Yes, You’re Going to Hear This Again

Guest Blogger: Richard A. Knaak

When asked to do this guest blog, I knew immediately what I wanted to pass along.  It matters not how many questions at conventions or probing emails I receive, those that do not deal with commentary on my works most often boil down to one thing — how to become a writer.

There are some very basic elements that must be hammered into any eager proto-author again and again.  First and foremost, you must write.  Yes, I know life has a way of interfering and that the latest episode of Dancing With the American Idol Who’s Got X Factor Talent is now on, but scientists have yet to figure out how to instantaneously draw the creative juices out of us and produce the great tomes of which we are capable.  So it’s off to the pen and paper or keyboard (or whatever other method is most handy) with you.  I’m not saying quit your day job and hope for the best, but you need to find some regular time each week to work at it.  A few hours a week can do wonders.  The regularity of writing itself will lend to your imagination as time goes on.  You cannot become a writer if you do not write.  Really.  Honestly.

Of course, what you write matters, too.  Focus on one or two projects.  Concentrate more on one, then, if you find yourself suffering from writer’s block, move to the other.  Failing that, try some reading, the return to whichever of the two seems most to attract your attention.  Once more, simpler with practice.  The point here is that if you want to become a published writer, you have to finish something.  For a newcomer, especially, publishers will generally want to see something completed before they’ll take the risk.  Yes, the first several projects may not sell, but you did want to be a writer for love of the craft itself, too, didn’t you?

With that in mind, comes a mantra I cannot repeat enough.  Be stubborn.  Be stubborn.  Be stubb­— Ok, guess I can repeat it enough, but it does need to be considered constantly.  The first publisher may simply tell you ‘no’.  The second, third, and so on may do the same, some of them in colorful yet polite language.  If this makes you stop writing, that’s a shame.  Tastes differ from one person to the next and even if one story never makes it, the next might.  In the future, you might even come across someone who likes that original story, but with changes.  You’ll never know that, though, unless you keep submitting your stories.  You may gain enough rejection slips to wallpaper your house (or fill your hard drive depending on the publisher), but only by persevering can you gain the chance to jump up and down, wave the contract in people’s faces, an proclaim, “I have done it!  I am a published author!  Ha!”  (Assuming that’s how you want to celebrate).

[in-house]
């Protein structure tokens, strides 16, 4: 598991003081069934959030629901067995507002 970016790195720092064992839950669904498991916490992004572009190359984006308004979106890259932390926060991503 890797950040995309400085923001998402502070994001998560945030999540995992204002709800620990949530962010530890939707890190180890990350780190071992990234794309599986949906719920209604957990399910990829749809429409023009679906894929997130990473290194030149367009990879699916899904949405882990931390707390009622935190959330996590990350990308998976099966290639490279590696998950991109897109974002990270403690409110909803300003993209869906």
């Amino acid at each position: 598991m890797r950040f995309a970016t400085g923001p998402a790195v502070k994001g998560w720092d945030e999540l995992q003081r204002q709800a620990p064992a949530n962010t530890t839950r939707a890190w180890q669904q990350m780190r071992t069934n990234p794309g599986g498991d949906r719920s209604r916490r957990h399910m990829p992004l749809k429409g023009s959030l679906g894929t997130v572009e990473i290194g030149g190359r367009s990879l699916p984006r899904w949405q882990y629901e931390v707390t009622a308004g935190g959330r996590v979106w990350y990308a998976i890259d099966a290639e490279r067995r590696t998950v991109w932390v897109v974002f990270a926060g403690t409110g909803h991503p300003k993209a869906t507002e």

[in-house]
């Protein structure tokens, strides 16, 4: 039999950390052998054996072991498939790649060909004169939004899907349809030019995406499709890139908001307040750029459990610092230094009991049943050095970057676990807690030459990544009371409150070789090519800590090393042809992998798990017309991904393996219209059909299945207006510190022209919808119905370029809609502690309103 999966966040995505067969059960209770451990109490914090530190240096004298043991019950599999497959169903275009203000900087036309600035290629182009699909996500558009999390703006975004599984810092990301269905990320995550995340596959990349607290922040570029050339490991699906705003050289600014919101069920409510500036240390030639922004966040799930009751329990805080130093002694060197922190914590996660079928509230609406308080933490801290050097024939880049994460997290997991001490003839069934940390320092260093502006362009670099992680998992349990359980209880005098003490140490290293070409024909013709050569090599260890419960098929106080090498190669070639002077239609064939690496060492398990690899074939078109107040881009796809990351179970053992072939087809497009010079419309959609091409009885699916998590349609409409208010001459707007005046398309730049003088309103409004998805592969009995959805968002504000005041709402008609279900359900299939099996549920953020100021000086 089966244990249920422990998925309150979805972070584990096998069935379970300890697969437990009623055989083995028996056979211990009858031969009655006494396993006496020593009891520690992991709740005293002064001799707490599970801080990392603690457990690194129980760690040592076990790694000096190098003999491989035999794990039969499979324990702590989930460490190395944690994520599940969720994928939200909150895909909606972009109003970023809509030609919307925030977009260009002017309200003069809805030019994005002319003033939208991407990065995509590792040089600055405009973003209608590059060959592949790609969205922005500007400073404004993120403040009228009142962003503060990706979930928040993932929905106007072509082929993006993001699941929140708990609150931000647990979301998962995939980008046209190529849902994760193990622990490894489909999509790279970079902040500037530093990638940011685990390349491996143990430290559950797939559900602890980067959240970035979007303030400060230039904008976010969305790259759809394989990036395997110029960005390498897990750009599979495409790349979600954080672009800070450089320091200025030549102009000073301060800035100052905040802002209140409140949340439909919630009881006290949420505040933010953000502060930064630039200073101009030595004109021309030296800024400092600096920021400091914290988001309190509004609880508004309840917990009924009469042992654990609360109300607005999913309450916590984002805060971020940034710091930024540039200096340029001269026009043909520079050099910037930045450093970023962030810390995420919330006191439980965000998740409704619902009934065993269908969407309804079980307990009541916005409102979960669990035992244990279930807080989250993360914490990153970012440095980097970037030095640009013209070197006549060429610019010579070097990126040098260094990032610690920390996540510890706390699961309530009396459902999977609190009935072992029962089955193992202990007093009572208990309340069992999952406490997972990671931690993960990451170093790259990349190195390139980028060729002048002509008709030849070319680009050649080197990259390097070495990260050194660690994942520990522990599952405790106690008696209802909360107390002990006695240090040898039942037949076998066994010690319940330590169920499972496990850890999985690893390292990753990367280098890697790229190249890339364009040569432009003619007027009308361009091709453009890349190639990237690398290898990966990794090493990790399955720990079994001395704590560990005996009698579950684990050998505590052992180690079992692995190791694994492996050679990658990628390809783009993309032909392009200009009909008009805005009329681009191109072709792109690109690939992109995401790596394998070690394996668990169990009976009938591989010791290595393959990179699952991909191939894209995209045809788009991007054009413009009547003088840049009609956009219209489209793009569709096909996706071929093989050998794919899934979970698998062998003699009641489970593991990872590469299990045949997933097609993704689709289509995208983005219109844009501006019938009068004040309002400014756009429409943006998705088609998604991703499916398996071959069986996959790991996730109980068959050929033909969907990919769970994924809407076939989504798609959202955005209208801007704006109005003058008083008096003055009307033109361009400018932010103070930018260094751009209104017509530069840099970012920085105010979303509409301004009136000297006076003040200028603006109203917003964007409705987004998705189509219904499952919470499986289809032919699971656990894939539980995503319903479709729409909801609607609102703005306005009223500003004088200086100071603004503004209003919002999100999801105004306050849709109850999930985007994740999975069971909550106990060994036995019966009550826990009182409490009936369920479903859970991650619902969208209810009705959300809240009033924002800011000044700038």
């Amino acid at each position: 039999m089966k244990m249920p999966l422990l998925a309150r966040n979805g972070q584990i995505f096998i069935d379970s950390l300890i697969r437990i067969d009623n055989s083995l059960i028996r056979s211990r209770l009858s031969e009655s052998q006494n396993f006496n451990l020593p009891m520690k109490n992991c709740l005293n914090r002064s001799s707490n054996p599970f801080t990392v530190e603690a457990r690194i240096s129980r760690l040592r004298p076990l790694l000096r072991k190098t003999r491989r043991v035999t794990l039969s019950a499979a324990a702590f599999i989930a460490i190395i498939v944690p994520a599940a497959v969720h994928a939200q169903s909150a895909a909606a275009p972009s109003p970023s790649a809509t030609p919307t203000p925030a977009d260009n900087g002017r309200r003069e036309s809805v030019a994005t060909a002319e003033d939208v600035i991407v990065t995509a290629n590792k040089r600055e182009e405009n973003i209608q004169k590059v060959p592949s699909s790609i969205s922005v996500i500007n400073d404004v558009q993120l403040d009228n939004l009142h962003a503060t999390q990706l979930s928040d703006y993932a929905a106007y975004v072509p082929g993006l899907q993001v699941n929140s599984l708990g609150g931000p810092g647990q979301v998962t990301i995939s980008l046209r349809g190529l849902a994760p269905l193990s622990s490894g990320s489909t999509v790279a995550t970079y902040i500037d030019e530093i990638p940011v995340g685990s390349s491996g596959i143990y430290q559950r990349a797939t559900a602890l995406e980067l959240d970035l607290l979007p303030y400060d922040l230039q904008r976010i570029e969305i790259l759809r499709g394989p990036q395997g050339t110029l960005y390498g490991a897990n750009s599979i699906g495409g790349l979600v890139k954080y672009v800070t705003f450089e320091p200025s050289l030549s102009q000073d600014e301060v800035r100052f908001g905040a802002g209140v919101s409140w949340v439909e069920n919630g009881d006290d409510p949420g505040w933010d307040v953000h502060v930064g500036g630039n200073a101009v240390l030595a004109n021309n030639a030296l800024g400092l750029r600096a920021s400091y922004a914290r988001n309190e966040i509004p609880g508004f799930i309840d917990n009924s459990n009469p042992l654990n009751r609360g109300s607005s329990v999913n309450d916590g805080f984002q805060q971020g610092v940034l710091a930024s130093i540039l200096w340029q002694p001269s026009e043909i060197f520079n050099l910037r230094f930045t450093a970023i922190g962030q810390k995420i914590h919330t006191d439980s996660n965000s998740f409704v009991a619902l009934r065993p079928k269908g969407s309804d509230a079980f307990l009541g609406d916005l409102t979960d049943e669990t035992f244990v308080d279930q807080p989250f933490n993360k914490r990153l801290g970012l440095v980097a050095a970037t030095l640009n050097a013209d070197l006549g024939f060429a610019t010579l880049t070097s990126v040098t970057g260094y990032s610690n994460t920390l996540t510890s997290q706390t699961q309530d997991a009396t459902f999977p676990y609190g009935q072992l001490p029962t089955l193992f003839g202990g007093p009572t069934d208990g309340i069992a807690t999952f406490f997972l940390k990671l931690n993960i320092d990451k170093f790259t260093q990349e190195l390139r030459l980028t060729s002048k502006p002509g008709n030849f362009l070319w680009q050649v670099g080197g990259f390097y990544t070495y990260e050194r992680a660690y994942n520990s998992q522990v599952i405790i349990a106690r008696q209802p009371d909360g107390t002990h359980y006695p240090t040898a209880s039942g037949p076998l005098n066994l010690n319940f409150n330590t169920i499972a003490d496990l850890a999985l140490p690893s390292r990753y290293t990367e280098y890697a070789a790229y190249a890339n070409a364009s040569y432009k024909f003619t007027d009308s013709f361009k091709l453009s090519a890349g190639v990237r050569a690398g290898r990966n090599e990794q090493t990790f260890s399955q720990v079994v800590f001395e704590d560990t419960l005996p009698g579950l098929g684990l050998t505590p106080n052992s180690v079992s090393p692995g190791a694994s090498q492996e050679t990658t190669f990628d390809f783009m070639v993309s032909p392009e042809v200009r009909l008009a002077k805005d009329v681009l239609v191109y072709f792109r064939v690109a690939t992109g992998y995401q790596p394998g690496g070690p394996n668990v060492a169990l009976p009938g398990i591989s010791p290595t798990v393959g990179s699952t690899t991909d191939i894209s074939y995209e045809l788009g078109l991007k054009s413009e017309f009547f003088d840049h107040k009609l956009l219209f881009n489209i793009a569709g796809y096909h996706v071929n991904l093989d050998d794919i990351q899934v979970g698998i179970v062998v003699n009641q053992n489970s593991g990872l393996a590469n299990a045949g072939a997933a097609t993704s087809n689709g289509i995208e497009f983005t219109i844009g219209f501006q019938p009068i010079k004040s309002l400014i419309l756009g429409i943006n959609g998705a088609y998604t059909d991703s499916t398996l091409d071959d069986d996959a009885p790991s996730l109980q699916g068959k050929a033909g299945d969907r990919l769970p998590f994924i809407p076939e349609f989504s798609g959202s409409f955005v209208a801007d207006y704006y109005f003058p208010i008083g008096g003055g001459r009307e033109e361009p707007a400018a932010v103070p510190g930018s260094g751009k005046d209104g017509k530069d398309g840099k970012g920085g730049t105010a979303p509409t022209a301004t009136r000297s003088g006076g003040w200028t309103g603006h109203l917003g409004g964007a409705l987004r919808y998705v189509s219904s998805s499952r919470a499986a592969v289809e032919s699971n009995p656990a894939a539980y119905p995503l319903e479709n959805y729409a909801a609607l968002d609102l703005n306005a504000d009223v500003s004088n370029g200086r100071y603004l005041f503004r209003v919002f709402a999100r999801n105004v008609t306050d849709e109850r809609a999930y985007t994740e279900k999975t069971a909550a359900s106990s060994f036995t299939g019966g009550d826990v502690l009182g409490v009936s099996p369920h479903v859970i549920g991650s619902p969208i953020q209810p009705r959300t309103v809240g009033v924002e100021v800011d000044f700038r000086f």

I’ve just described some of the most basic foundations you need for success.  Yes, you’ve heard them all before, but they bear repeating.  And repeat them I will, if you don’t get out there and write.  So go!  Scat!  Write!

Richard A. Knaak is the NY TIMES and USA TODAY Bestselling Author of more than forty novels and twenty short pieces in the fantasy field.  His latest novels included DRAGON MOUND—the first in his Knight in Shadow trilogy for Sea Lion Books and WOW:WOLFHEART for the bestselling series based on the game WORLD OF WARCRAFT.  He is also the author of the popular Dragonrealm series and has written for Dragonlance and other worlds.  His website is here and he can also be found on Facebook and twitter.  Now go write!

 

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One Comment:

  1. Good, common sense advice here by a seasoned author that we can forget to follow at times – WRITE and FINISH –

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